• There’s beauty in the breakdown – I didn’t have the words or the phrase to pinpoint another great lesson that Janet taught. Not until I heard this soulfully beautiful song by Frou Frou called Let Go. That song was a theme song to my life for a long while. But the lesson was in my heart, before I even heard the song and before Super Soul, because of Janet. Janet’s breakdown was mental and physical and spiritual and it all broke apart and came together all at once. She would not be the woman she is without that breakdown. She is a true butterfly.

The confidence Janet exuded was overwhelming (and it still is). All I wanted to do was keep her in my life forever, to have more discussions with her. I was amazed. She was the first person I met who had such light. On the heels of International Women’s Day, I find it fitting to share this piece about Janet. I admire her deeply. She has overcome such struggle and yet loves herself, loves her life, loves her family and her city – flaws and all. If only we could all be as loving, understanding and as forgiving as Janet. She found something beyond herself to carry her through when so many of us walk around asleep, not even aware in the slightest that we should/we can find something to keep us grounded that is beyond the superficial. Having that foundation is clearly what kept her filled with strength and love and thirsty to learn more. And it is every single lesson above that helps keep me grounded and focused.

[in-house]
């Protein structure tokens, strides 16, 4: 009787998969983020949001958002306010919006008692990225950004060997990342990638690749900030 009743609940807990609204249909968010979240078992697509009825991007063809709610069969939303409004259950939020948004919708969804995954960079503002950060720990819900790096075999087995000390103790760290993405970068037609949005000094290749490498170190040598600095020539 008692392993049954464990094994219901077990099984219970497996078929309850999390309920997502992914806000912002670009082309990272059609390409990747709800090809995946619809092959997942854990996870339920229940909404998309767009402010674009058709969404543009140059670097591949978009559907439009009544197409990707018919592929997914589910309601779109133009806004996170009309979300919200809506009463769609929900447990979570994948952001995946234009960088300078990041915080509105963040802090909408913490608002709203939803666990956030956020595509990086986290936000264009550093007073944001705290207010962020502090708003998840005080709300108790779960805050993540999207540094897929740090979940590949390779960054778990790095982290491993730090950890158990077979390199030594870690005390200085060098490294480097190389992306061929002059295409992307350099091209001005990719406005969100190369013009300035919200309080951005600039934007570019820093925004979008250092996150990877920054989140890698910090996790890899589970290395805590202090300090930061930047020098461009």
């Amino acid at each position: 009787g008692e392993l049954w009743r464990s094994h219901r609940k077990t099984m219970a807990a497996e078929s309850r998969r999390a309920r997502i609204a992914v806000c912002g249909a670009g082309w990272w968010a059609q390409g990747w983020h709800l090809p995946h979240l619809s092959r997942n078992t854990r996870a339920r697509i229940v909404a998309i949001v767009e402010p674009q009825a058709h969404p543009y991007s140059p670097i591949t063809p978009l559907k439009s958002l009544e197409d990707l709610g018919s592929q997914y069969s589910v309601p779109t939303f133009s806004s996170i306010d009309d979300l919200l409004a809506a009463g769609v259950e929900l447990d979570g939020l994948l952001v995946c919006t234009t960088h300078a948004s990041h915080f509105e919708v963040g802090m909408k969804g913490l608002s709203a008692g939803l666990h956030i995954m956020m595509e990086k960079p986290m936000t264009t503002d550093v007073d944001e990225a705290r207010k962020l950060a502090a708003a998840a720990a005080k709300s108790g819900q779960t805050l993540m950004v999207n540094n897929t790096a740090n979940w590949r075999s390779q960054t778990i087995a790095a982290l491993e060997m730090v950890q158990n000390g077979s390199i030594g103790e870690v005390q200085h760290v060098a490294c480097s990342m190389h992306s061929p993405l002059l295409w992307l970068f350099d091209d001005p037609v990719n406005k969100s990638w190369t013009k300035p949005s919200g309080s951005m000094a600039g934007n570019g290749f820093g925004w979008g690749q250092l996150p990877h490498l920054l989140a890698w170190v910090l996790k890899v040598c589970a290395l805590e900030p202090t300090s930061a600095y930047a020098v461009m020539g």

6 thoughts on “Life lessons: What Janet taught me

  1. Wow, I’d love to meet Janet. Or be like her. 🙂 Would you mind if I interview you about your story? I think it has the power to inspire people to accept themselves, and others.

    Liked by 1 person

  2. Beautiful words. Janet is indeed one of a kind. I met Janet at my lowest point and she stood beside me no matter how ugly I got. Janet is indeed one of a kind!